Record Gulf dead zone predictedBy STEVEN WARD, Advocate staff writer
15 July 2008–THE ADVOCATE
This year’s "dead zone" in the Gulf of Mexico is predicted to be 8,800 square miles, the largest recorded in history, scientists with LSU and the National Oceanic and Atmospheric Administration said today.
The prediction was released during a midday telephone news conference.
The square miles of the "dead zone," also known as hypoxia, is roughly the size of New Jersey, LSU and NOAA officials said.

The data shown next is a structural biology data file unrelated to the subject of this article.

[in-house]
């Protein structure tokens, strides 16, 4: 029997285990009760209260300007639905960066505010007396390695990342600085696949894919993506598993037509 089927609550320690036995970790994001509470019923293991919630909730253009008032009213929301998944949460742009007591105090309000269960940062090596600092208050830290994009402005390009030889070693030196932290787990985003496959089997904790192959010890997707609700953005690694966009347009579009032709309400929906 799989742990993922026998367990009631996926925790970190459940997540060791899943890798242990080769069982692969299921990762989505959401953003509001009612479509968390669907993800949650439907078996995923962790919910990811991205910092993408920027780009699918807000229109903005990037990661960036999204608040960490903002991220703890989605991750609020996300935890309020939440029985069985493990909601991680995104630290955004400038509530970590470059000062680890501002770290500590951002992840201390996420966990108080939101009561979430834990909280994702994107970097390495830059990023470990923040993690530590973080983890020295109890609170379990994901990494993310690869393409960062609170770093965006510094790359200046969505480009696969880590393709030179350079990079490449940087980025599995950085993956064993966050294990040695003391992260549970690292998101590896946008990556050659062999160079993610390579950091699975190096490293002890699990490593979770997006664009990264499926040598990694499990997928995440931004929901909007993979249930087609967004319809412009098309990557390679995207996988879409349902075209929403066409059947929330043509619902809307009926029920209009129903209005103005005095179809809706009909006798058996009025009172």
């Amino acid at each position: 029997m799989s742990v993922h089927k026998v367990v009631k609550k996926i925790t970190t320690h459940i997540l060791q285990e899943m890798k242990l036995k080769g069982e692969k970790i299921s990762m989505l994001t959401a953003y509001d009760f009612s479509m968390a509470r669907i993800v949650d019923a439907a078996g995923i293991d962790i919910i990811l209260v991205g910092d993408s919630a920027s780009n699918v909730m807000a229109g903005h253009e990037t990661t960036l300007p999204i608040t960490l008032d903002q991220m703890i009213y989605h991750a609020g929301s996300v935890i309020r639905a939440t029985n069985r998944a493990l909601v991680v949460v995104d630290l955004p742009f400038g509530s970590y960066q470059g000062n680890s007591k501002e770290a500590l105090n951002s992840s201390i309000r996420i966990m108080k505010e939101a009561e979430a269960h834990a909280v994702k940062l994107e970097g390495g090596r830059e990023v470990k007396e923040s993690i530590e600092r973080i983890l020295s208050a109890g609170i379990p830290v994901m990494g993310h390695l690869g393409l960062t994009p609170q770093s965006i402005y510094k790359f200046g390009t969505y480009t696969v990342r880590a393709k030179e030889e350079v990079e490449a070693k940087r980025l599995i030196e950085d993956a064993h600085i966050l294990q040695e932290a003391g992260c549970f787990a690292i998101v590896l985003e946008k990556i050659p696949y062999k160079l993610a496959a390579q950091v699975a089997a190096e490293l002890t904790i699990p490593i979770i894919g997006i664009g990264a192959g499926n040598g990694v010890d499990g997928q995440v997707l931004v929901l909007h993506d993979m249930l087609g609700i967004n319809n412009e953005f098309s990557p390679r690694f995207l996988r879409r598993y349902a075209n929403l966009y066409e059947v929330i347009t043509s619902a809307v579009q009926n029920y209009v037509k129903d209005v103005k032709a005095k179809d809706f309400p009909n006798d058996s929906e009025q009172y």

The largest dead zone on record was in 2002 with a measurement of 8,481 square miles.
Hypoxia is low oxygen water that cannot support marine life. Hypoxia forms each summer in the Gulf of Mexico when nutrients and nitrogen from fertilizer or urban runoff get into the Mississippi River.
LSU scientist R. Eugene Turner said this year’s record "dead zone" is in large part due to nitrogen leaking into the Mississippi River from a huge increase in corn planting.
The nitrogen leaks into the river, which then flows into the Gulf of Mexico.